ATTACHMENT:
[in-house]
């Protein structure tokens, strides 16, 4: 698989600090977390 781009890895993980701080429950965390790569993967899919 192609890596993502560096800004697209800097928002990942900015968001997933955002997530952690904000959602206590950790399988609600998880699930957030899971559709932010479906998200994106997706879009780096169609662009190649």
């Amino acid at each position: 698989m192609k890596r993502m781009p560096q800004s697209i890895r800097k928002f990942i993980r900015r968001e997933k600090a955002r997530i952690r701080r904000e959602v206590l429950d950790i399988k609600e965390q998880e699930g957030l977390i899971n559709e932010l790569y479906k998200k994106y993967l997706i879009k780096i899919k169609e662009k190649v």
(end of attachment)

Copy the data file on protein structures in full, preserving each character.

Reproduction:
[in-house]
């Protein structure tokens, strides 16, 4: 698989600090977390 781009890895993980701080429950965390790569993967899919 192609890596993502560096800004697209800097928002990942900015968001997933955002997530952690904000959602206590950790399988609600998880699930957030899971559709932010479906998200994106997706879009780096169609662009190649």
């Amino acid at each position: 698989m192609k890596r993502m781009p560096q800004s697209i890895r800097k928002f990942i993980r900015r968001e997933k600090a955002r997530i952690r701080r904000e959602v206590l429950d950790i399988k609600e965390q998880e699930g957030l977390i899971n559709e932010l790569y479906k998200k994106y993967l997706i879009k780096i899919k169609e662009k190649v």